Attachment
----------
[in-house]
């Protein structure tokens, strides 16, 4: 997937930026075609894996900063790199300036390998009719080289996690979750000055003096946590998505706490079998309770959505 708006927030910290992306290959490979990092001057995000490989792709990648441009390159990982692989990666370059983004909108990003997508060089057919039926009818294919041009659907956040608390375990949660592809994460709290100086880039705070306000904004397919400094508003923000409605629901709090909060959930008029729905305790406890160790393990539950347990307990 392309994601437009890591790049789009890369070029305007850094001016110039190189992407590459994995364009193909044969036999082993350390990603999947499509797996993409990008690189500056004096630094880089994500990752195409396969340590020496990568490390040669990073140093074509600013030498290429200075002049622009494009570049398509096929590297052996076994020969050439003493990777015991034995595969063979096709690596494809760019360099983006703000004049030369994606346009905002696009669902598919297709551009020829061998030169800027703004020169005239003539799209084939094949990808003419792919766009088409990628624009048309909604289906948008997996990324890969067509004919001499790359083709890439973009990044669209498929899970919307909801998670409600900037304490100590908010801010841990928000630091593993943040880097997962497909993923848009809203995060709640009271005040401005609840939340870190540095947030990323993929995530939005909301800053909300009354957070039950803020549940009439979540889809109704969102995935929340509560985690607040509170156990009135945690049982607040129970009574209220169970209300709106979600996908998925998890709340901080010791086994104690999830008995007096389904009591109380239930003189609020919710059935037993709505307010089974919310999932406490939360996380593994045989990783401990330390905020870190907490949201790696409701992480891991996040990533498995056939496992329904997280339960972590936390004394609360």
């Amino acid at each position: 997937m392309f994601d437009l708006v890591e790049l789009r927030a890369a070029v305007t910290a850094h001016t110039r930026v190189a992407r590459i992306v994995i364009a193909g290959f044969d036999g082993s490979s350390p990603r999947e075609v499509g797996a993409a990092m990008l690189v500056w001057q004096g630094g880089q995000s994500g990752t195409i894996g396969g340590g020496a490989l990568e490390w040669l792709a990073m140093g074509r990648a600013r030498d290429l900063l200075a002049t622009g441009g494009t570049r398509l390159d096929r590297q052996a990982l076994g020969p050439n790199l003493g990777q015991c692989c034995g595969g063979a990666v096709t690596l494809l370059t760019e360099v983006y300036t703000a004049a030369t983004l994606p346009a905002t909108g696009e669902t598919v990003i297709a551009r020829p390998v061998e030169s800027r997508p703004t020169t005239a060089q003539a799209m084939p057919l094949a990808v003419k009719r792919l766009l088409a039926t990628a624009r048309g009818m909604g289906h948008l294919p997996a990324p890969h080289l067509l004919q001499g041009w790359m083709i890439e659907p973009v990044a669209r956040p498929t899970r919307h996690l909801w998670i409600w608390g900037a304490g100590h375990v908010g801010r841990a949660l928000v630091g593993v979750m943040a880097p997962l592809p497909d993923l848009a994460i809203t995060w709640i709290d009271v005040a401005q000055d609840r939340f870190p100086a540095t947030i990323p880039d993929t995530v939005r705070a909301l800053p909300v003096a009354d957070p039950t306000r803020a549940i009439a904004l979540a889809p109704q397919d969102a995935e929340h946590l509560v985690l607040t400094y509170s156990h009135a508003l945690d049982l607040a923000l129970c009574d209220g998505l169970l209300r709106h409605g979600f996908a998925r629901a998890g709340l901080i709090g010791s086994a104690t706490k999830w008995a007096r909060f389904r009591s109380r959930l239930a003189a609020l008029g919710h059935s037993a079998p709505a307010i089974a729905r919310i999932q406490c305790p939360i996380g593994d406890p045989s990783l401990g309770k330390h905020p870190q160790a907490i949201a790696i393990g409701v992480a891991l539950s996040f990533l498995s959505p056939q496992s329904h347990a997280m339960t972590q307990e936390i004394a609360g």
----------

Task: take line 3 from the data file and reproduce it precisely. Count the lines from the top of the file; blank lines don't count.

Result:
């Amino acid at each position: 997937m392309f994601d437009l708006v890591e790049l789009r927030a890369a070029v305007t910290a850094h001016t110039r930026v190189a992407r590459i992306v994995i364009a193909g290959f044969d036999g082993s490979s350390p990603r999947e075609v499509g797996a993409a990092m990008l690189v500056w001057q004096g630094g880089q995000s994500g990752t195409i894996g396969g340590g020496a490989l990568e490390w040669l792709a990073m140093g074509r990648a600013r030498d290429l900063l200075a002049t622009g441009g494009t570049r398509l390159d096929r590297q052996a990982l076994g020969p050439n790199l003493g990777q015991c692989c034995g595969g063979a990666v096709t690596l494809l370059t760019e360099v983006y300036t703000a004049a030369t983004l994606p346009a905002t909108g696009e669902t598919v990003i297709a551009r020829p390998v061998e030169s800027r997508p703004t020169t005239a060089q003539a799209m084939p057919l094949a990808v003419k009719r792919l766009l088409a039926t990628a624009r048309g009818m909604g289906h948008l294919p997996a990324p890969h080289l067509l004919q001499g041009w790359m083709i890439e659907p973009v990044a669209r956040p498929t899970r919307h996690l909801w998670i409600w608390g900037a304490g100590h375990v908010g801010r841990a949660l928000v630091g593993v979750m943040a880097p997962l592809p497909d993923l848009a994460i809203t995060w709640i709290d009271v005040a401005q000055d609840r939340f870190p100086a540095t947030i990323p880039d993929t995530v939005r705070a909301l800053p909300v003096a009354d957070p039950t306000r803020a549940i009439a904004l979540a889809p109704q397919d969102a995935e929340h946590l509560v985690l607040t400094y509170s156990h009135a508003l945690d049982l607040a923000l129970c009574d209220g998505l169970l209300r709106h409605g979600f996908a998925r629901a998890g709340l901080i709090g010791s086994a104690t706490k999830w008995a007096r909060f389904r009591s109380r959930l239930a003189a609020l008029g919710h059935s037993a079998p709505a307010i089974a729905r919310i999932q406490c305790p939360i996380g593994d406890p045989s990783l401990g309770k330390h905020p870190q160790a907490i949201a790696i393990g409701v992480a891991l539950s996040f990533l498995s959505p056939q496992s329904h347990a997280m339960t972590q307990e936390i004394a609360g």